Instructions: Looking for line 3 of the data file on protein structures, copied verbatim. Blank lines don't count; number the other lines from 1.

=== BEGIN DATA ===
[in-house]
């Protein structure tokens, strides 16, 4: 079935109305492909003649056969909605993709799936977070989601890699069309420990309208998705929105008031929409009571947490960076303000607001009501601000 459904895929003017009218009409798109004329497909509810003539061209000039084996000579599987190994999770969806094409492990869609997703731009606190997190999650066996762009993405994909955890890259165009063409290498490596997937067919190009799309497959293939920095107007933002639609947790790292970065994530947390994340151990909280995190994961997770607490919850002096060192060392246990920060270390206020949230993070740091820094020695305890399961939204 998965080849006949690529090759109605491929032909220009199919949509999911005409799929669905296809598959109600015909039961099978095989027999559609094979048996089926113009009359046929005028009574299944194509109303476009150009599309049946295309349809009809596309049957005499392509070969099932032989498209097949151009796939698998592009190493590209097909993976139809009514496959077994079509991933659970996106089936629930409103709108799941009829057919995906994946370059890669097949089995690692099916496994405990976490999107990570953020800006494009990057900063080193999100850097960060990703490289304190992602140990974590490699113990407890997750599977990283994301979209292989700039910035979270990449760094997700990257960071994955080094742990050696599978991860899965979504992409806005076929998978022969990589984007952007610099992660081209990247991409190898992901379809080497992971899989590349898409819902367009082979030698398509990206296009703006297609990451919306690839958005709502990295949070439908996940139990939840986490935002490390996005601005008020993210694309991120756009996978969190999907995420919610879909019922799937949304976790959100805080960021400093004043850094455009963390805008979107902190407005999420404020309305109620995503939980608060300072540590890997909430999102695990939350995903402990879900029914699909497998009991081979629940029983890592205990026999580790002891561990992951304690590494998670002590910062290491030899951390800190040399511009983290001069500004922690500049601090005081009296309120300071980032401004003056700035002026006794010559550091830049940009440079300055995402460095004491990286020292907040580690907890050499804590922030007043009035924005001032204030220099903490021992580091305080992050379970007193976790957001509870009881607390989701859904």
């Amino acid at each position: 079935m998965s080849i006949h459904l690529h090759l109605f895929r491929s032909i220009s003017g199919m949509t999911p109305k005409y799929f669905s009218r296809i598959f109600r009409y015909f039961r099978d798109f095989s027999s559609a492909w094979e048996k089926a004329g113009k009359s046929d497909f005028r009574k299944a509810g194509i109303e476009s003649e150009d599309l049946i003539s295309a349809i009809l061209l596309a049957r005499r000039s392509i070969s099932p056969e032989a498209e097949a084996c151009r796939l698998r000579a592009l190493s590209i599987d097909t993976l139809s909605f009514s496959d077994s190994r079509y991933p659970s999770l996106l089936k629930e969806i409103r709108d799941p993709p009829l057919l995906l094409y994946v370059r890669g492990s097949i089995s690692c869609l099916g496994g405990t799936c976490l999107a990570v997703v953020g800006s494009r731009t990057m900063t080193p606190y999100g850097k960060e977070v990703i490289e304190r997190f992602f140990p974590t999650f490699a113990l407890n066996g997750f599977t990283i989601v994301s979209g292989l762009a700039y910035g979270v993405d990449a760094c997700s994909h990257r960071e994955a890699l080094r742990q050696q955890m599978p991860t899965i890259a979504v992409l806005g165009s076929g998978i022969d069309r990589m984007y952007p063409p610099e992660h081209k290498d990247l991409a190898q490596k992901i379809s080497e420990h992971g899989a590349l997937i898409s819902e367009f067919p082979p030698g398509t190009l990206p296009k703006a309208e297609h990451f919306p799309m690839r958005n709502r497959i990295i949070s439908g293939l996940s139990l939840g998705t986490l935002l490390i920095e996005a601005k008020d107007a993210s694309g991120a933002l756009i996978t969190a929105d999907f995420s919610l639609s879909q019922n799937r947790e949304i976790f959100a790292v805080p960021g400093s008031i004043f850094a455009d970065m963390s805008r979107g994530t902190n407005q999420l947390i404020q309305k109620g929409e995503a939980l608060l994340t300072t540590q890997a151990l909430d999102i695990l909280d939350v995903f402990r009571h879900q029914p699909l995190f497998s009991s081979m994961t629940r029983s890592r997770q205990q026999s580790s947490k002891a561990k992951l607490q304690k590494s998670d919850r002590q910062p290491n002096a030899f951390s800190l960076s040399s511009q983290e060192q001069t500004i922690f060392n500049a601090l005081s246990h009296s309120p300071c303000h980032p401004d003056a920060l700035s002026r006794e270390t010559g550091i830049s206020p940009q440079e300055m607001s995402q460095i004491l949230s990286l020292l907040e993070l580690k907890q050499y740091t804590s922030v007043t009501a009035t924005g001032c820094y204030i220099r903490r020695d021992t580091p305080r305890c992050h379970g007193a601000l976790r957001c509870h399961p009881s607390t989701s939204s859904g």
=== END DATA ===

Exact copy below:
């Amino acid at each position: 079935m998965s080849i006949h459904l690529h090759l109605f895929r491929s032909i220009s003017g199919m949509t999911p109305k005409y799929f669905s009218r296809i598959f109600r009409y015909f039961r099978d798109f095989s027999s559609a492909w094979e048996k089926a004329g113009k009359s046929d497909f005028r009574k299944a509810g194509i109303e476009s003649e150009d599309l049946i003539s295309a349809i009809l061209l596309a049957r005499r000039s392509i070969s099932p056969e032989a498209e097949a084996c151009r796939l698998r000579a592009l190493s590209i599987d097909t993976l139809s909605f009514s496959d077994s190994r079509y991933p659970s999770l996106l089936k629930e969806i409103r709108d799941p993709p009829l057919l995906l094409y994946v370059r890669g492990s097949i089995s690692c869609l099916g496994g405990t799936c976490l999107a990570v997703v953020g800006s494009r731009t990057m900063t080193p606190y999100g850097k960060e977070v990703i490289e304190r997190f992602f140990p974590t999650f490699a113990l407890n066996g997750f599977t990283i989601v994301s979209g292989l762009a700039y910035g979270v993405d990449a760094c997700s994909h990257r960071e994955a890699l080094r742990q050696q955890m599978p991860t899965i890259a979504v992409l806005g165009s076929g998978i022969d069309r990589m984007y952007p063409p610099e992660h081209k290498d990247l991409a190898q490596k992901i379809s080497e420990h992971g899989a590349l997937i898409s819902e367009f067919p082979p030698g398509t190009l990206p296009k703006a309208e297609h990451f919306p799309m690839r958005n709502r497959i990295i949070s439908g293939l996940s139990l939840g998705t986490l935002l490390i920095e996005a601005k008020d107007a993210s694309g991120a933002l756009i996978t969190a929105d999907f995420s919610l639609s879909q019922n799937r947790e949304i976790f959100a790292v805080p960021g400093s008031i004043f850094a455009d970065m963390s805008r979107g994530t902190n407005q999420l947390i404020q309305k109620g929409e995503a939980l608060l994340t300072t540590q890997a151990l909430d999102i695990l909280d939350v995903f402990r009571h879900q029914p699909l995190f497998s009991s081979m994961t629940r029983s890592r997770q205990q026999s580790s947490k002891a561990k992951l607490q304690k590494s998670d919850r002590q910062p290491n002096a030899f951390s800190l960076s040399s511009q983290e060192q001069t500004i922690f060392n500049a601090l005081s246990h009296s309120p300071c303000h980032p401004d003056a920060l700035s002026r006794e270390t010559g550091i830049s206020p940009q440079e300055m607001s995402q460095i004491l949230s990286l020292l907040e993070l580690k907890q050499y740091t804590s922030v007043t009501a009035t924005g001032c820094y204030i220099r903490r020695d021992t580091p305080r305890c992050h379970g007193a601000l976790r957001c509870h399961p009881s607390t989701s939204s859904g």